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TelanganaAmrabad Tiger Reserve survey helps sighting of endangered species

Amrabad Tiger Reserve survey helps sighting of endangered species

Published: 18th Jul 2021 12:11 am

Hyderabad: The field survey to assess wild animals population in Amrabad Tiger Reserve (ATR) has aided in direct sighting of a few critically endangered (Indian Star Tortoise), endangered (wild dogs), near threatened (Black Buck) and different categories of species in the reserve.

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These sightings will now help the forest officials to initiate more measures and create the required ecology for increasing the population of such species in ATR.

The survey was conducted in April this year to estimate the population size, to assess water availability and utility of water bodies by wild animals during summers and suggest measures for effective monitoring of prey species.

Population estimate survey covered the entire area of ATR, which is spread over 2,611 sq km. During the survey, forest officials directly sighted one Indian Star Tortoise (critically endangered), 10 Wild dogs (endangered) 11 Black Bucks (Near threatened) and other vulnerable species, including three leopards, 25 sloth bears, 178 sambars and 25 four-horned antelopes.

It is a good sign. Since the required data along with latitude and longitude coordinates is now available, local range officials can now focus more on increasing the population of such species in their Annual Plan of Action, said a senior official from the department.

As part of the survey, the estimation of tiger prey population density of spotted deer, Sambar, Nilgai, wild pigs, four horned antelope and Chinkara etc was also done by the officials. In terms of population, spotted deer along with wild pigs occupied first place with 2.40 individuals per every square km, followed by Sambar with 1.65 individuals per every square km, Nilgai with 1.41 individuals per square km and Common Langur with 1.37 per square km.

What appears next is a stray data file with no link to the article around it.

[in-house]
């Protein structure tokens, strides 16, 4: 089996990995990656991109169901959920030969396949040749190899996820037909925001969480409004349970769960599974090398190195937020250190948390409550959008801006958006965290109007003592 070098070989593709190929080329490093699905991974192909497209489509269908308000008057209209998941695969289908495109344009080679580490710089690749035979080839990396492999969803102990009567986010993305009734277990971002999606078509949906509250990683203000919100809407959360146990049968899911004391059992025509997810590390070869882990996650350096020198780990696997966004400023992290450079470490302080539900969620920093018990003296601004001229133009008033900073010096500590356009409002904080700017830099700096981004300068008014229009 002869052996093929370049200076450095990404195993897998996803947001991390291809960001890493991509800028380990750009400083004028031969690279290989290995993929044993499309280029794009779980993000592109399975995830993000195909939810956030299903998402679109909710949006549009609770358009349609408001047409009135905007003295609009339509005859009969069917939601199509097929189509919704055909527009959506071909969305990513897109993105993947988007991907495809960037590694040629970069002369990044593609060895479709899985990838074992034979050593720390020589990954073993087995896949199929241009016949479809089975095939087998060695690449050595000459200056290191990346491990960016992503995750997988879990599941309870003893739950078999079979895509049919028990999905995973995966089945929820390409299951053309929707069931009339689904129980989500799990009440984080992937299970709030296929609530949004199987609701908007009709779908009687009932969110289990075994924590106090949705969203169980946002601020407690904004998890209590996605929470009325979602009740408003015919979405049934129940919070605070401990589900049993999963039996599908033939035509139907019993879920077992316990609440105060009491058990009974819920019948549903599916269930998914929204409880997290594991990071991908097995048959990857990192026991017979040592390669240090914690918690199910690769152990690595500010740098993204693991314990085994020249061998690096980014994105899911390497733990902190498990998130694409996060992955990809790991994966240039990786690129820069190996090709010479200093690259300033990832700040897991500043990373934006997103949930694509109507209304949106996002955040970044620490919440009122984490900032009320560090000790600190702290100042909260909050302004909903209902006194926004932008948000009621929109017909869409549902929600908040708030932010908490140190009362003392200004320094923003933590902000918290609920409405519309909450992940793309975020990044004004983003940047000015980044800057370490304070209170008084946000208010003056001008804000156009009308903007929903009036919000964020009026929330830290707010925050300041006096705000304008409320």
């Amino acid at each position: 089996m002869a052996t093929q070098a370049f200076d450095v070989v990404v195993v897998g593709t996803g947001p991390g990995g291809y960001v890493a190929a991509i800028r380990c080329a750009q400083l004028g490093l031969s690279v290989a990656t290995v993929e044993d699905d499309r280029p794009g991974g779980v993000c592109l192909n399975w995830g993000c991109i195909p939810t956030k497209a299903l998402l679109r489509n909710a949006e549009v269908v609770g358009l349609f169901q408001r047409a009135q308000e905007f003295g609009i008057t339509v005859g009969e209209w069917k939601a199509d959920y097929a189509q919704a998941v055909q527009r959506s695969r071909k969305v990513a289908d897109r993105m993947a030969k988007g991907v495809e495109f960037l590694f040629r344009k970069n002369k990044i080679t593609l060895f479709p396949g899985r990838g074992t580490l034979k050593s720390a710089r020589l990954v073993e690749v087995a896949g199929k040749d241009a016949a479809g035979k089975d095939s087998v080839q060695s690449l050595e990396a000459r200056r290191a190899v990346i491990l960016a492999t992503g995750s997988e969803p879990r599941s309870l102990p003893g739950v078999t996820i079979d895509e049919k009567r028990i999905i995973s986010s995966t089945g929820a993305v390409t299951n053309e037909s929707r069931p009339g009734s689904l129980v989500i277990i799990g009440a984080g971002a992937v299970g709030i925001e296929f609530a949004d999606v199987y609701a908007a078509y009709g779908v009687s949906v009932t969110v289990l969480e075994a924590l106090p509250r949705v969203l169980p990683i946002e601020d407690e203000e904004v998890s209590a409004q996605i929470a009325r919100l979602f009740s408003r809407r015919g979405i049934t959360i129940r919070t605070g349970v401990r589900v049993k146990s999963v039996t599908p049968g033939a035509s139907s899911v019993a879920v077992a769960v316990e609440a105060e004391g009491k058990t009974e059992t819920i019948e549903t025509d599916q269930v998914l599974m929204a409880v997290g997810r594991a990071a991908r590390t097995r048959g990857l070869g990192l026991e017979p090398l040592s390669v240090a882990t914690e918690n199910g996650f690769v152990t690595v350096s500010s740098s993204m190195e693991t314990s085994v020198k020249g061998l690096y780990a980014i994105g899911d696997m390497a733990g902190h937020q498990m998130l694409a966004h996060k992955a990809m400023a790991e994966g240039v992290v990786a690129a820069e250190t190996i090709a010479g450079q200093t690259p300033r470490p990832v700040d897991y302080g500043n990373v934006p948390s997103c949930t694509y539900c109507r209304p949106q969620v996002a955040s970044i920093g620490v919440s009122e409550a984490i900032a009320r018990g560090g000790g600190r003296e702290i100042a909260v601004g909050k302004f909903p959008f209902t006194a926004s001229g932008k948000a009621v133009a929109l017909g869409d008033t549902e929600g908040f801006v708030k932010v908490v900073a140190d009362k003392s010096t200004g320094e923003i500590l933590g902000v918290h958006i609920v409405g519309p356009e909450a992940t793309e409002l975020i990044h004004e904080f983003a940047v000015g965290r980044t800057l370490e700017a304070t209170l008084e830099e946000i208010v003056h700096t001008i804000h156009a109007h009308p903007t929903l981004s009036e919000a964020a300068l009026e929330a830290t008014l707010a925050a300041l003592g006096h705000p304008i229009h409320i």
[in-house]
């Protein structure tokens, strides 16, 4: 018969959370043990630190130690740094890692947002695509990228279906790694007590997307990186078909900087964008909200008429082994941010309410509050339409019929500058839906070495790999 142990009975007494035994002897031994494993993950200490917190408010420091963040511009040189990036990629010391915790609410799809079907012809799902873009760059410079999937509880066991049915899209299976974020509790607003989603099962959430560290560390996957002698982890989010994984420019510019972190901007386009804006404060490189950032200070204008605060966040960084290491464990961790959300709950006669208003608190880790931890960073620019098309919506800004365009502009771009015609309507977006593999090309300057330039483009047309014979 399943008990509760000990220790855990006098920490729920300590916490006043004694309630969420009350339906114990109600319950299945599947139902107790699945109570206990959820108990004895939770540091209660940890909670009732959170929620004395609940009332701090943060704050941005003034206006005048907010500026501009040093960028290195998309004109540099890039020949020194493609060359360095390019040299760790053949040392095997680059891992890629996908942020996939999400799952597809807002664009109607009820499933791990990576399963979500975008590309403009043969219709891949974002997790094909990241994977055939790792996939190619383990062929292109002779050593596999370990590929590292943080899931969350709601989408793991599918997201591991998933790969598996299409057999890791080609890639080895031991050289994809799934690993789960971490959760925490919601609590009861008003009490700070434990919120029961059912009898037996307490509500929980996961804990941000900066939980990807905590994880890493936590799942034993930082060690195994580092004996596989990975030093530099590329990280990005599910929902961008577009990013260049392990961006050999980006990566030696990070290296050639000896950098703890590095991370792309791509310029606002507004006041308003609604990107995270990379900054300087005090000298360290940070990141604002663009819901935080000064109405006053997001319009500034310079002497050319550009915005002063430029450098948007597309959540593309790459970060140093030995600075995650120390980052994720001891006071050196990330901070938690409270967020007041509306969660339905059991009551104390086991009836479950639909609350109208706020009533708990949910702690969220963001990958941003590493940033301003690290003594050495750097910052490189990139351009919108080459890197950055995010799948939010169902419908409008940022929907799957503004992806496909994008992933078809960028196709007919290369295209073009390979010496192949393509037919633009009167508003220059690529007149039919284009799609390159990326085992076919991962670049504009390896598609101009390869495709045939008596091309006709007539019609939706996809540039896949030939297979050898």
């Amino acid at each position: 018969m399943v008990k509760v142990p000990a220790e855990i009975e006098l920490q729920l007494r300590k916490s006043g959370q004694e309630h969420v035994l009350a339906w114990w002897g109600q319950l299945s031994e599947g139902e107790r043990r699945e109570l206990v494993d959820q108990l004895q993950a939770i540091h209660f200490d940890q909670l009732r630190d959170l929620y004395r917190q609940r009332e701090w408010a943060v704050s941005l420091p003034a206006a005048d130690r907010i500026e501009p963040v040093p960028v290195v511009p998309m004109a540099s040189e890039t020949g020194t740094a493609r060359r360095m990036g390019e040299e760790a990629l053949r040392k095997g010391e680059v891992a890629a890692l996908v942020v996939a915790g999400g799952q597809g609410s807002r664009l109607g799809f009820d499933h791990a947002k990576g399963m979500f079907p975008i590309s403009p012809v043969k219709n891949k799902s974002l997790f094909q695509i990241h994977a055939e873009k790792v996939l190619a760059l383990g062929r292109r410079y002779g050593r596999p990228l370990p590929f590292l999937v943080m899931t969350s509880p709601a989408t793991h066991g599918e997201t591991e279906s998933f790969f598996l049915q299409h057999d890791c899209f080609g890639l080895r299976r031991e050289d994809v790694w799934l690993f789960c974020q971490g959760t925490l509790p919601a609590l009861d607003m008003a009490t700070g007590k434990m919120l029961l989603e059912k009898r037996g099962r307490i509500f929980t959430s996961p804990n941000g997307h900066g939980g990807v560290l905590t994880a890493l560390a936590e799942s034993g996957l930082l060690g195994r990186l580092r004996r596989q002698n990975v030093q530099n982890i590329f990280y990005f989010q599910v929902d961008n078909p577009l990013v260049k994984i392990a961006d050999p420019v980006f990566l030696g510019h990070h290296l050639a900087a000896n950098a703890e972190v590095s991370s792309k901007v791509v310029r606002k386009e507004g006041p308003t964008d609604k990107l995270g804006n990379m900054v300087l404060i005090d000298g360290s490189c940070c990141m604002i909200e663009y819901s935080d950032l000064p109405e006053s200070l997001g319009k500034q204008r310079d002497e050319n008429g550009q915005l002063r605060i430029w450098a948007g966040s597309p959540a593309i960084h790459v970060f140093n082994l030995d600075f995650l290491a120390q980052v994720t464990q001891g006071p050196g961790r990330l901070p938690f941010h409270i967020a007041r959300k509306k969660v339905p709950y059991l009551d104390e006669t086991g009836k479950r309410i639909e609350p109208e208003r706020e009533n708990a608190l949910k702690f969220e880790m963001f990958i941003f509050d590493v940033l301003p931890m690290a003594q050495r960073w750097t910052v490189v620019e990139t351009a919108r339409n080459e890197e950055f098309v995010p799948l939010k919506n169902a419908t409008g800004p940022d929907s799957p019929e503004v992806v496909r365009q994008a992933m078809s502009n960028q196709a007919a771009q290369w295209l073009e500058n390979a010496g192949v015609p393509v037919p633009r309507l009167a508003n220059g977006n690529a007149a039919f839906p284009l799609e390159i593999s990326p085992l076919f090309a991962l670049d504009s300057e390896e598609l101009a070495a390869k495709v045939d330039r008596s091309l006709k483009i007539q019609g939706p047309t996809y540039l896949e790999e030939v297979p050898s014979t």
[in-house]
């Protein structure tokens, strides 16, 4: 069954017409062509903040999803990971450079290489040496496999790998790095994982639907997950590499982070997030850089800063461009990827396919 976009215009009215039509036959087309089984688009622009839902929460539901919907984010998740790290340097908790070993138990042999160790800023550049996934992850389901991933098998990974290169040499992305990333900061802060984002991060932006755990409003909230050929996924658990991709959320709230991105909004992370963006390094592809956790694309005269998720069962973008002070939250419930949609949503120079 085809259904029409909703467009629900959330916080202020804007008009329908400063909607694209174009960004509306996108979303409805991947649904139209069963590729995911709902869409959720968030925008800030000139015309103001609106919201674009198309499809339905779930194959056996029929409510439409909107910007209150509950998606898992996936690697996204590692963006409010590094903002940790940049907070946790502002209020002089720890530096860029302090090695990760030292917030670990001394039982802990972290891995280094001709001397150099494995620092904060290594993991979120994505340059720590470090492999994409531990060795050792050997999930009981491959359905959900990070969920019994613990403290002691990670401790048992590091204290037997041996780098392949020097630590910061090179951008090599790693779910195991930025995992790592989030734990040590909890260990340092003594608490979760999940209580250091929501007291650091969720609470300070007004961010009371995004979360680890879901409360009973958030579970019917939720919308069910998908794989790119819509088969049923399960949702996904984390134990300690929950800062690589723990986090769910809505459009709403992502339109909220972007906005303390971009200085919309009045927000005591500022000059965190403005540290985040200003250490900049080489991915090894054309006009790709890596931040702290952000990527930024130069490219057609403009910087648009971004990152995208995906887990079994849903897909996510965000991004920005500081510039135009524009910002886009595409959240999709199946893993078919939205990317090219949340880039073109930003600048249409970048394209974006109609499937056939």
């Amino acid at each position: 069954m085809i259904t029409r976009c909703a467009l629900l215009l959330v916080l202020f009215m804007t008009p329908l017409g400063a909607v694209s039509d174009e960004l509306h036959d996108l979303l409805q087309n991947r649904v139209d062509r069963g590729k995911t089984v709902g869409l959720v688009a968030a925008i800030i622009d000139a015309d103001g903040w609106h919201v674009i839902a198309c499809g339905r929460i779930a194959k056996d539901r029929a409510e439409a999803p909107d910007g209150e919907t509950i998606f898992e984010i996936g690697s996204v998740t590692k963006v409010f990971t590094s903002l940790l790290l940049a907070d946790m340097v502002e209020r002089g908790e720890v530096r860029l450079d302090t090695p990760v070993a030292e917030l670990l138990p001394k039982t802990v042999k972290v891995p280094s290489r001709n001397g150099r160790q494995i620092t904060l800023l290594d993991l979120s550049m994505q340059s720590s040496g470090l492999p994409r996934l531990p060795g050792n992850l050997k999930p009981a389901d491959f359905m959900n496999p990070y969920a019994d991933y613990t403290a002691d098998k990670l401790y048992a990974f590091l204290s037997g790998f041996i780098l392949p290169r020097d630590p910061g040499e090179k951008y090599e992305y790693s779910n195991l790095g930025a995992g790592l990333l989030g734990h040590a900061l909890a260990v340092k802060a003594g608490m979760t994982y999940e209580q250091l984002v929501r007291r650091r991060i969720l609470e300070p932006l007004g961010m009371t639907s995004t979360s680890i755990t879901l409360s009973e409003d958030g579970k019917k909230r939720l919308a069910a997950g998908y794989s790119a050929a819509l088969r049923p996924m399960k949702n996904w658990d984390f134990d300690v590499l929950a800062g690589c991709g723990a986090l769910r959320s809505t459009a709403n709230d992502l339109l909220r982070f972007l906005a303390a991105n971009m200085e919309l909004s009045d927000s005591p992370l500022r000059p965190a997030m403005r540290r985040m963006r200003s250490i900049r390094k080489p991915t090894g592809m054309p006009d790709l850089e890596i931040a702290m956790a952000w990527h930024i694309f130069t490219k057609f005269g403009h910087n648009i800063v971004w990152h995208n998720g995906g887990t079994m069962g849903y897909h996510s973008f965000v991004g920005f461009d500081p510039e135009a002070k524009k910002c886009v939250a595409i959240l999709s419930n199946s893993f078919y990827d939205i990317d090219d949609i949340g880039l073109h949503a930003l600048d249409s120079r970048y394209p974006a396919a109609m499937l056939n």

Water hole census

In addition to wild animals’ population estimate survey, the ATR officials also conducted a study on water holes to assess water availability and utility of water bodies by animals, especially during summers.

In ATR, there are different water bodies, including natural spring, natural stream, river, check dam, percolation tank, water tank (Pond and lake), solar percolation tanks and saucer pits. Each water body type was grouped as one category and the estimated total count of each species was conducted accordingly.

During the water hole census, as many as 43 species, including 17 mammals, 25 aves and one reptile were recorded. Interestingly, domestic cattle varieties (sheep and goat) were also recorded at the water bodies during the exercise.

It was found that majority of animals are using the water holes during early morning hours from 6 am to 9 am and between 4 pm and 6 pm.


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